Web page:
Northwest/South (QH, BD, AZA/Hwy17), and Central (OLY, GEY, SHGW) with MTH
acting as a bridge between the Central and South groupings.
• Groupings may be arising from a central versus peripheral division
Among groups
Among populations
within groups
Within populations
4.0
3.5
Microreads
50,044,686
CTAGCT
51,868,830
TAATCG
49,746,950
TGACCA
50,491,668
De Novo Assembly
(Velvet)
k-mer
Length
23
27
31
35
39
23
27
31
35
39
23
27
31
35
39
23
27
31
35
39
Median Depth of
Coverage
3.375
3.225
3.116
3.170
4.539
3.412
3.259
3.153
3.203
4.575
3.279
3.124
3.033
3.140
4.764
3.383
3.227
3.128
3.192
4.602
Contiguous
Sequences
N50
274
395
277
151
367
226
381
263
147
363
240
342
191
133
384
234
377
247
147
368
Contigs Blasted to A. thaliana
for identification
Max Contig
Length (bp)
7969
9373
10583
13277
18453
8764
10764
10583
10587
16179
11043
11317
9369
13990
16179
8196
9578
10583
15095
18453
Fig. 8. De novo
assembly of
contigs for four
populations of E.
teretifolium across
a range of k-mer
lengths. All four of
the longest contigs
(k-mer length=39)
are similar to
known A. thaliana
mitochondrial
sequences but
contain SNPs and
indels (megablast,
E=0.0).
3.0
Conclusions
2.5
2.0
0
Fig. 4. Analysis of Molecular
Variance. Populations assigned to
groups based on average group
assignment probability from Structure
k=2 categories without ERCAAN. 82%
of the variation exists within
populations.
Barcode
CAGGCG
y = -4E-05x + 3.2966
R² = 0.096
3000
6000
9000
12000
15000
Geographic distance (m)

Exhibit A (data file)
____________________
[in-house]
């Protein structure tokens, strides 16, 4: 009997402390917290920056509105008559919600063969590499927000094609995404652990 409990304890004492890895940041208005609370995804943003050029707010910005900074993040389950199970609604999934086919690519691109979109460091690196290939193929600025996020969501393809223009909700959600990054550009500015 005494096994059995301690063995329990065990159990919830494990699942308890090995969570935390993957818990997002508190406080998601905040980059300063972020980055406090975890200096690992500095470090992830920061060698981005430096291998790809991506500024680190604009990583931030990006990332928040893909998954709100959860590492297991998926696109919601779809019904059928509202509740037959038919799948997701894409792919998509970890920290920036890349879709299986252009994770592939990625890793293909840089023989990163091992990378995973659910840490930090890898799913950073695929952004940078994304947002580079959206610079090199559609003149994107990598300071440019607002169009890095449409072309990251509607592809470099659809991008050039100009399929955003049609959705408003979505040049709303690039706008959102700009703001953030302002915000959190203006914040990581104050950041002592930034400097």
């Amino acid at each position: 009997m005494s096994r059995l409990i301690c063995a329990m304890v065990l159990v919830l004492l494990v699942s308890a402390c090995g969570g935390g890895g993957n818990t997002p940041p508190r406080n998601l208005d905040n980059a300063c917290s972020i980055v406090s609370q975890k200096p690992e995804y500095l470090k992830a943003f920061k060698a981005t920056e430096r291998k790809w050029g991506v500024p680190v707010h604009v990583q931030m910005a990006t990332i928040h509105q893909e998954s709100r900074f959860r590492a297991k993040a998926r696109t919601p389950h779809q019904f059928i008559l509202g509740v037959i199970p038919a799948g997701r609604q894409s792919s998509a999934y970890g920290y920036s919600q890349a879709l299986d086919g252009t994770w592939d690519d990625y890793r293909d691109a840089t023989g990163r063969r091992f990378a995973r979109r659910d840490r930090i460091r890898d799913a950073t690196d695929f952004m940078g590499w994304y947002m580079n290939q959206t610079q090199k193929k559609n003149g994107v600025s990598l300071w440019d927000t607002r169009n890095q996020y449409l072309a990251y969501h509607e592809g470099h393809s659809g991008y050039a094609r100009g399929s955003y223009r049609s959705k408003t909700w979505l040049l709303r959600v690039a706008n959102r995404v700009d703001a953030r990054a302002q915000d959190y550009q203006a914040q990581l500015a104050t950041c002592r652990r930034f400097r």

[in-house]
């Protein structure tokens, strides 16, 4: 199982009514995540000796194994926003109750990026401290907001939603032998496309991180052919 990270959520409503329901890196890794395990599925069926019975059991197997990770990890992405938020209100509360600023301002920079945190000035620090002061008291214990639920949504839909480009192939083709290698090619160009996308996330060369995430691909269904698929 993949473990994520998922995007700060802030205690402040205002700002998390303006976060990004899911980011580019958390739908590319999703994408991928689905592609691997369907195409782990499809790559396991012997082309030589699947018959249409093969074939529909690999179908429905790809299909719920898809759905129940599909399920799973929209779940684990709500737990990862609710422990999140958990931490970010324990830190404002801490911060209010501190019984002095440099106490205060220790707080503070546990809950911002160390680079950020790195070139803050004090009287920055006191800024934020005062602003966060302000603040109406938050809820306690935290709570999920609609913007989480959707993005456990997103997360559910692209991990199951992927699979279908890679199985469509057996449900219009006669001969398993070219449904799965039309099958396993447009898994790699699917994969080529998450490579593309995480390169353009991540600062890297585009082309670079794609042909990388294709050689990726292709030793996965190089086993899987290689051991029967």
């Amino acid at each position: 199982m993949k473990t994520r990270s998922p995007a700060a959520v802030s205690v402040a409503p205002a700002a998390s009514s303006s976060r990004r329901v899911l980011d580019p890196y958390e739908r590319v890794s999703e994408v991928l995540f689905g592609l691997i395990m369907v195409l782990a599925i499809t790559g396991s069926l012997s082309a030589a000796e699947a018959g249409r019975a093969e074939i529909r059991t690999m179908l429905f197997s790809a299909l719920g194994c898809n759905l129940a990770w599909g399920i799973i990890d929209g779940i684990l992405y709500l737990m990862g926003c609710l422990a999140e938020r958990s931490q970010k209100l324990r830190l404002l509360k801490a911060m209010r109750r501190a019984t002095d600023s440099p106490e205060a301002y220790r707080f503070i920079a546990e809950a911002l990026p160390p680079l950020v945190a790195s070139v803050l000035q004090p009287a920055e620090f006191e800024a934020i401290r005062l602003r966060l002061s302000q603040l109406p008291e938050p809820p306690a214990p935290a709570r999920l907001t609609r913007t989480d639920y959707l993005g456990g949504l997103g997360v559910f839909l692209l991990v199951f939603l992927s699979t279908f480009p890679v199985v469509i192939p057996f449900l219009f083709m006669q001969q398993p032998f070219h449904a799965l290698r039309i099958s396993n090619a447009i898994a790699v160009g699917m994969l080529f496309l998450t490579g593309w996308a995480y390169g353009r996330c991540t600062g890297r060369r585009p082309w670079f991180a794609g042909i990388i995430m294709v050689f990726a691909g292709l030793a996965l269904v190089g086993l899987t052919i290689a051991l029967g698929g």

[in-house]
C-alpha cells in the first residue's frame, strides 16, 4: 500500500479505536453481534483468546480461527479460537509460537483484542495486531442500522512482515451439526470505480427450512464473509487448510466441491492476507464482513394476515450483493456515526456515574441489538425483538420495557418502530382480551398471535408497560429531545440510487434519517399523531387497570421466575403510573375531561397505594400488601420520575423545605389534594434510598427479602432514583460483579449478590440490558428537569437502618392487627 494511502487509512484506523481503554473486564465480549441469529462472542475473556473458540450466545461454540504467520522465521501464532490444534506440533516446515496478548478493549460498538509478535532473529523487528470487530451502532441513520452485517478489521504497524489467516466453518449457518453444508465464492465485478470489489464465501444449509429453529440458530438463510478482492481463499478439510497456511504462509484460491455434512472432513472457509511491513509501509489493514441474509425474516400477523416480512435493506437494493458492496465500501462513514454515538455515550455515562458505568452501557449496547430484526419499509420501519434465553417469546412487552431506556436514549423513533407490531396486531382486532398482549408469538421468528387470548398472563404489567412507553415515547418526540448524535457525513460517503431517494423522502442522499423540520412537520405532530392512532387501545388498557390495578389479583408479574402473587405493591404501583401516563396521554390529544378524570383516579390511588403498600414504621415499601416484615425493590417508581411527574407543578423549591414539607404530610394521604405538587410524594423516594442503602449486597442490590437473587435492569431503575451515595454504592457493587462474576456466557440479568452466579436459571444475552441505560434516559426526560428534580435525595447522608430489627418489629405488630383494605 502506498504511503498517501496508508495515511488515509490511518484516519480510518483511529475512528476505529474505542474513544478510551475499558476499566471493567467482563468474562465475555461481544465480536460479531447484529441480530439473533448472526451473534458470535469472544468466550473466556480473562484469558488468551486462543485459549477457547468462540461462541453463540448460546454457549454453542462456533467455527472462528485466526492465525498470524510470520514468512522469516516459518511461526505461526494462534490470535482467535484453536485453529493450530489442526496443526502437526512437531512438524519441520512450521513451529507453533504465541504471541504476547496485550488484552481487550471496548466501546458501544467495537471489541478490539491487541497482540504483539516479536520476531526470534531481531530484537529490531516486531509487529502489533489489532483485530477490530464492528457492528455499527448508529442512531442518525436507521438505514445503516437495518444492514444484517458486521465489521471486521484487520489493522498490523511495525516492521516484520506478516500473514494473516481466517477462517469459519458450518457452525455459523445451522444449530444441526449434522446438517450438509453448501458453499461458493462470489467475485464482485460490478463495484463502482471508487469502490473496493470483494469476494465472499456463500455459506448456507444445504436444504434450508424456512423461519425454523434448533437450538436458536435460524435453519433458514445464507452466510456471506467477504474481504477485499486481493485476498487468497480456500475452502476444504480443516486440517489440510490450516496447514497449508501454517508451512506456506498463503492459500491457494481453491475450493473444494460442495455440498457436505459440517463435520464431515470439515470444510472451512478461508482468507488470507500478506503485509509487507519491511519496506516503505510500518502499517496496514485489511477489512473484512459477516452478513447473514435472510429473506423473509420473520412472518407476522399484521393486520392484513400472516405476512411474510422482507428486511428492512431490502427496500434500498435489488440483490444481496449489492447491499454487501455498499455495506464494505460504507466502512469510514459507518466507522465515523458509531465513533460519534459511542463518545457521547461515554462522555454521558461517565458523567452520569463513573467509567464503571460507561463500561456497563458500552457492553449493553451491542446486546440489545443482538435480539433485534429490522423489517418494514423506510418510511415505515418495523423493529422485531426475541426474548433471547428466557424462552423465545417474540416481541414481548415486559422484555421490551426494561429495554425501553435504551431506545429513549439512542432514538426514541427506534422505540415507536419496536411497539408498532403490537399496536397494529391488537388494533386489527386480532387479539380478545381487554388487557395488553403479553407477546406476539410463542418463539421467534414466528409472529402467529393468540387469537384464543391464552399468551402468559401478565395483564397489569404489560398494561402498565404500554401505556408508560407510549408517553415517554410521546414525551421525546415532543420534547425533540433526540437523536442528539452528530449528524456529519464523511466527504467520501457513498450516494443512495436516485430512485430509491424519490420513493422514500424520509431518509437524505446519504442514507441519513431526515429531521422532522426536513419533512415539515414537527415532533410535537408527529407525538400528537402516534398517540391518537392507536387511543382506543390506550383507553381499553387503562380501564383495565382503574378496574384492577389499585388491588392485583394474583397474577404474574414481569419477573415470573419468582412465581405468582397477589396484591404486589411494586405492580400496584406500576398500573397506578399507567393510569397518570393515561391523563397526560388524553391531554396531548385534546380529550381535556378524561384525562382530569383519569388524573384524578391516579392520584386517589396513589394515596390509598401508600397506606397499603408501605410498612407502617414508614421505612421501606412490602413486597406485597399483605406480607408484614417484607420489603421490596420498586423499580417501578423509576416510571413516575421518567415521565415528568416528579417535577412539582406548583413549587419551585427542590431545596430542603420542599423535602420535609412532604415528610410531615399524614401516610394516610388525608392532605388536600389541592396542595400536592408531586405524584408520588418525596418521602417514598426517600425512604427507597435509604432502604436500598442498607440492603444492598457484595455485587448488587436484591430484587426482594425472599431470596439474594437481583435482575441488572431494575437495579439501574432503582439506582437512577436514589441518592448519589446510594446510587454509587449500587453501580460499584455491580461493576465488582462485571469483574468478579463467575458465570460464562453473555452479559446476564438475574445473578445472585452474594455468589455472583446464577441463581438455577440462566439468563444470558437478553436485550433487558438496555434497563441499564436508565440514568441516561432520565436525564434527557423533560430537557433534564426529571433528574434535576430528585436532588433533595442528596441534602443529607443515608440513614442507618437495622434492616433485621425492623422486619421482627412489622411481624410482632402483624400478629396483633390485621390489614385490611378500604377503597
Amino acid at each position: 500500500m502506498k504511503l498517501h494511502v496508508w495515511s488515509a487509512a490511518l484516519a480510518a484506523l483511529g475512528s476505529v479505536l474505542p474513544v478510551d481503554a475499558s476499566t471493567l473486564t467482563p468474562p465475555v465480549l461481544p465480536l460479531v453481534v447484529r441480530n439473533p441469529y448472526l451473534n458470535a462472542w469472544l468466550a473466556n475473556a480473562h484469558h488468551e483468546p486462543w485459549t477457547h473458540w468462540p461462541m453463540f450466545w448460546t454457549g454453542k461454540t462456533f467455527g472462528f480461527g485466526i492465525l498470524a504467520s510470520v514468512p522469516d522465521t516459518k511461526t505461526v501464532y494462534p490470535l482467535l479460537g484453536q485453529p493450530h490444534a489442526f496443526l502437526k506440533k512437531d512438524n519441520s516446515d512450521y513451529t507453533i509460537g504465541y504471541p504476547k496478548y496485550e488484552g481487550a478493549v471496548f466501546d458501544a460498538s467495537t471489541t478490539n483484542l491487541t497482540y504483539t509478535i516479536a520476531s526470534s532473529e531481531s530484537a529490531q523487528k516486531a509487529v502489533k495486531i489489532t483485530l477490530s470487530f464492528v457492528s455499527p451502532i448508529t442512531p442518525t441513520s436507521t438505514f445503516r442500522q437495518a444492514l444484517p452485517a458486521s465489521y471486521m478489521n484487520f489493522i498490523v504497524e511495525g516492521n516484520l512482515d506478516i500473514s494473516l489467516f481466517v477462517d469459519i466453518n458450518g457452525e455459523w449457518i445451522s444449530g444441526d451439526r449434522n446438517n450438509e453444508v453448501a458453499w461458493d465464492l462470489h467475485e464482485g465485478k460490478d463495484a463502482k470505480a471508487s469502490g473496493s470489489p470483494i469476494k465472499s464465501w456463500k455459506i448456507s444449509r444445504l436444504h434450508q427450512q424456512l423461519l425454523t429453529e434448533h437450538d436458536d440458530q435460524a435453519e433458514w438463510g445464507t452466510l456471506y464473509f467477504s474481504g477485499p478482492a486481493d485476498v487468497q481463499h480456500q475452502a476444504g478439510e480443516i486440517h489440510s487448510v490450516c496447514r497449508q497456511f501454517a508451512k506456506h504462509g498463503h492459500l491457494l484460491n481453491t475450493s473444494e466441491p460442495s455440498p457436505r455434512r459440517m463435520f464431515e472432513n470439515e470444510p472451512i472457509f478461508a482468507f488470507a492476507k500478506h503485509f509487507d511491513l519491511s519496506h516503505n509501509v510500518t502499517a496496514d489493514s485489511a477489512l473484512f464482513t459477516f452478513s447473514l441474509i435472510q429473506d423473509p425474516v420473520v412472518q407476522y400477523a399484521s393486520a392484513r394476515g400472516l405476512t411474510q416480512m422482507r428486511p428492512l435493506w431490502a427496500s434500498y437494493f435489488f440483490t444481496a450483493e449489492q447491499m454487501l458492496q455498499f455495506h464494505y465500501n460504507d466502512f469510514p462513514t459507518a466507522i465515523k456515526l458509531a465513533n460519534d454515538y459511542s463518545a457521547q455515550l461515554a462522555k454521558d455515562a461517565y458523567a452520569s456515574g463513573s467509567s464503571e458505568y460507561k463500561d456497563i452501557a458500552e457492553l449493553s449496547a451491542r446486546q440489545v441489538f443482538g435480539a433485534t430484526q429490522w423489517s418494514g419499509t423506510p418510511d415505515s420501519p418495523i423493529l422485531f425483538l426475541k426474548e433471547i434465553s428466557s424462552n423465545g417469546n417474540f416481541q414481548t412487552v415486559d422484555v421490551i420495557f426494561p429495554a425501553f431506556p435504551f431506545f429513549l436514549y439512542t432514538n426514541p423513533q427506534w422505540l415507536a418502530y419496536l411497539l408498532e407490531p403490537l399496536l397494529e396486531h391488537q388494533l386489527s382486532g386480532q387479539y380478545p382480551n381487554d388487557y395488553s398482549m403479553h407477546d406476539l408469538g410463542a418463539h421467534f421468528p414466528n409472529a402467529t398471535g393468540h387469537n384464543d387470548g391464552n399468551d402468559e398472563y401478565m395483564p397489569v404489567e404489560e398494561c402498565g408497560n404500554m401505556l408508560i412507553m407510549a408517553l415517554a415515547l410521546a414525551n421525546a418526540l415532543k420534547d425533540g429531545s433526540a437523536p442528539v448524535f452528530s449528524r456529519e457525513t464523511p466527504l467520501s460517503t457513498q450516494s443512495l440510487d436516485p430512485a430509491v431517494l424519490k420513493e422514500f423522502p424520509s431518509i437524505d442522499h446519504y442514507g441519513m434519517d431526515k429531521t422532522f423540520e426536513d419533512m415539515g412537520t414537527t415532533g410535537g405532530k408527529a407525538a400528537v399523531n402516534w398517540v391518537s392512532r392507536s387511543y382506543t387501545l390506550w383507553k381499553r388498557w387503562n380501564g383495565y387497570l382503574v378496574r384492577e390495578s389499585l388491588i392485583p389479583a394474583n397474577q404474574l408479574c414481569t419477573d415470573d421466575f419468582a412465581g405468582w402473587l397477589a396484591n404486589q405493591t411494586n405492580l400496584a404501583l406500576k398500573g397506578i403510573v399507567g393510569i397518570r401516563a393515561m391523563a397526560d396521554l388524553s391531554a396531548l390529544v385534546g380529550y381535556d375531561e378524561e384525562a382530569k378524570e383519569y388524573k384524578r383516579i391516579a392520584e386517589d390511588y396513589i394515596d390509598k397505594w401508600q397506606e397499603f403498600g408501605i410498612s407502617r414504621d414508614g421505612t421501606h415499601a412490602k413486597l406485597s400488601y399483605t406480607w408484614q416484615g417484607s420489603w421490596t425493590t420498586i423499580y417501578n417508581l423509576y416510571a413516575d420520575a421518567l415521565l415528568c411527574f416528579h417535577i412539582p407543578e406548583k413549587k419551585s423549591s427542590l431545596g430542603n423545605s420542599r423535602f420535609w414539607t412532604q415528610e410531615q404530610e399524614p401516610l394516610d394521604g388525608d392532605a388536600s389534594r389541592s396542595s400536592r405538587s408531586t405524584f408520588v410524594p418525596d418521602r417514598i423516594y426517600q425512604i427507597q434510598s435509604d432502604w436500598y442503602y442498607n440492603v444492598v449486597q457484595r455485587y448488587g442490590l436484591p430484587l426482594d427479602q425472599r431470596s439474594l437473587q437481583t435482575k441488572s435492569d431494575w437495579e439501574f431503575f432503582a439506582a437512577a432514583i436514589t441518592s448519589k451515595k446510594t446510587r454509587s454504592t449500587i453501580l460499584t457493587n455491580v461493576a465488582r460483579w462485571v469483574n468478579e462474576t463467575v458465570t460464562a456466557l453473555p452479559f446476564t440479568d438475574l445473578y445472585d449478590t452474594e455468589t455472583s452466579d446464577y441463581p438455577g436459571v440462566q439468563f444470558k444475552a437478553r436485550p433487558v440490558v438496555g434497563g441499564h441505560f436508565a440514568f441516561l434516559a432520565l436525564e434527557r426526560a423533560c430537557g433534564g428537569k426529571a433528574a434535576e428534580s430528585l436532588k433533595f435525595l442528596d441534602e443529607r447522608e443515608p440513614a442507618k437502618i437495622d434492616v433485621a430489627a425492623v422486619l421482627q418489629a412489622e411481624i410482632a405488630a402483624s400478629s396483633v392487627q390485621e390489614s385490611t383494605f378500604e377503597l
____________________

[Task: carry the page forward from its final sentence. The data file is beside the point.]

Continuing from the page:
Methods
DNA Extraction
Contig 1
Sources of Genetic Variation
Research Questions
Next-Generation Sequencing Approach
Average Genetic Distance
(total differences)
Artwork by Edward Rooks
Julie A. Herman, Khaaliq DeJan, Justen B. Whittall
Santa Clara University, CA
Fig. 5. Isolation by distance. Genetic
distances are averages of all pairwise
comparisons of individuals for each
pairwise comparison of populations. No
correlation (Mantel test: 104 iterations, 8x8
half matrix, randomization, r = -0.3098,
n.s.).
• Most of the genetic diversity exists within populations and correlates weakly with
population size.
• Continental islands such as the Zayante sandhills may not act the same as oceanic islands,
as seen in the case of E. teretifolium, which does not fit an isolation by distance model.
Acknowledgements
•
•
•
Fst
• 24 of 28 comparisons between populations had Fst significantly greater than 0 (p<0.05).
• Hwy17, one of the smallest, most disturbed, and isolated populations, has the highest
pairwise Fst.
• AZA, one of the largest, least disturbed, and central populations, has the lowest Fst.